Why Black and Hispanic small-business owners have been so badly hit in the pandemic recession

why black and hispanic small business owners have been so badly hit in the pandemic recession

The pandemic has taken a heavy toll on Main Street, with small businesses across the U.S. closing by the thousands.

But as bad as the overall scene is, for minority-owned businesses the picture is even bleaker. A survey released on Jan. 27 by advocacy group Small Business Majority found that almost 1 in 5 Black and Hispanic entrepreneurs expected to permanently close their business over the course of the next three months – a rate higher than for white business owners. It comes on the back of a report by the Federal Reserve of Cleveland that suggested that the impact of the coronavirus could be over two times larger for Black- and Hispanic-owned businesses than for white-owned enterprises.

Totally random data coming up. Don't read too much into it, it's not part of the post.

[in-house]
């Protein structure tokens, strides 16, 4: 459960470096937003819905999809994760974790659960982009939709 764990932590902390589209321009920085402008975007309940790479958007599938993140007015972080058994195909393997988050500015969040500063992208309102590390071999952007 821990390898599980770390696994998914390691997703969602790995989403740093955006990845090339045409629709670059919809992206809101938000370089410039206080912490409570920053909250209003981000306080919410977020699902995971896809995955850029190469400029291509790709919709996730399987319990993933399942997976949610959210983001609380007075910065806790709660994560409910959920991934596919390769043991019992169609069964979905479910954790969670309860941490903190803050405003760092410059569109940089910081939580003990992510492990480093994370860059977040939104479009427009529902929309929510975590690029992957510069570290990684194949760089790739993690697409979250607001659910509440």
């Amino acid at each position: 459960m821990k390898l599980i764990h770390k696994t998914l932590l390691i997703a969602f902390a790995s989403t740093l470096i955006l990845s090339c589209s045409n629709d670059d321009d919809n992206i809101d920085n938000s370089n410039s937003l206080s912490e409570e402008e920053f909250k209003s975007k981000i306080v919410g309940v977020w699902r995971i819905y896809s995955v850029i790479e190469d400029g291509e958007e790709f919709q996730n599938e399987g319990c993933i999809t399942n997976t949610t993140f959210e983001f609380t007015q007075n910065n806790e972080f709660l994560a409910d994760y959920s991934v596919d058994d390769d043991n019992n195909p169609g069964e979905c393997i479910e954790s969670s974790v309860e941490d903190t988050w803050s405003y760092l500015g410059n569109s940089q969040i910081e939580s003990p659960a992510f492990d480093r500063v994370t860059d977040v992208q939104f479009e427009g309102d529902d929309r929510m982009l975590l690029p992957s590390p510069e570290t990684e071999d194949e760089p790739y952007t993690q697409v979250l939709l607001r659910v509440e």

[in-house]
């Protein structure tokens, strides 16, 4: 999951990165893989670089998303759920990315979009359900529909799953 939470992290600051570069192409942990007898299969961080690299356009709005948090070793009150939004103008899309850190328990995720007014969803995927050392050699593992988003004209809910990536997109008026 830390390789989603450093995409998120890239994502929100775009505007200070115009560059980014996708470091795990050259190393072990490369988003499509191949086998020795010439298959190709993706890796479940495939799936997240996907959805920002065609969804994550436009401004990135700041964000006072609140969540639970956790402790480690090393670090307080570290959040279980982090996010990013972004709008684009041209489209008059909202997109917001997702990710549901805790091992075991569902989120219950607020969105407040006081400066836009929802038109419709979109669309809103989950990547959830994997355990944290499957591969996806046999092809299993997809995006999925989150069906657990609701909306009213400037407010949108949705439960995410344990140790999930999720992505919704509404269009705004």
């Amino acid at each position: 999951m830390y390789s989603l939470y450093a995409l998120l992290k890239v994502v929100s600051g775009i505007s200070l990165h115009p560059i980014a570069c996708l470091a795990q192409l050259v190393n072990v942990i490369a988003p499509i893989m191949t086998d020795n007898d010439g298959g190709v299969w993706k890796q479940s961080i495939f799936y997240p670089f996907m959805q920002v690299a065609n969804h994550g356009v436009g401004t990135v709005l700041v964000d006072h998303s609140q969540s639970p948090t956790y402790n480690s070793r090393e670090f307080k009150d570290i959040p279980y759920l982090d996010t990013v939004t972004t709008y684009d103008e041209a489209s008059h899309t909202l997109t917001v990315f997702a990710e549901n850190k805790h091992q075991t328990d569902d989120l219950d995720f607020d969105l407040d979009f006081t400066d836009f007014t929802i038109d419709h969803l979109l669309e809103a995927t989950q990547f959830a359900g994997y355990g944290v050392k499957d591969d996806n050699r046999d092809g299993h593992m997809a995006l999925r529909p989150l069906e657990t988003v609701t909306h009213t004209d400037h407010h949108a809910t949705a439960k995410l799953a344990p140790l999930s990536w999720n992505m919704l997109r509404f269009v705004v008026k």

As scholars who research racial inequities and entrepreneurship, we know that even before the pandemic, Black- and Hispanic-owned businesses were more vulnerable to economic downturns. Minority-owned businesses tend to have lower levels of capital – the amount of equity relative to debt – than white-owned businesses, making it harder for them to safeguard against unexpected economic downturns. In addition, Black- and Hispanic-owned businesses tend to concentrate in areas and industries that have been especially heavily affected by the pandemic, such as retail and the restaurant business…

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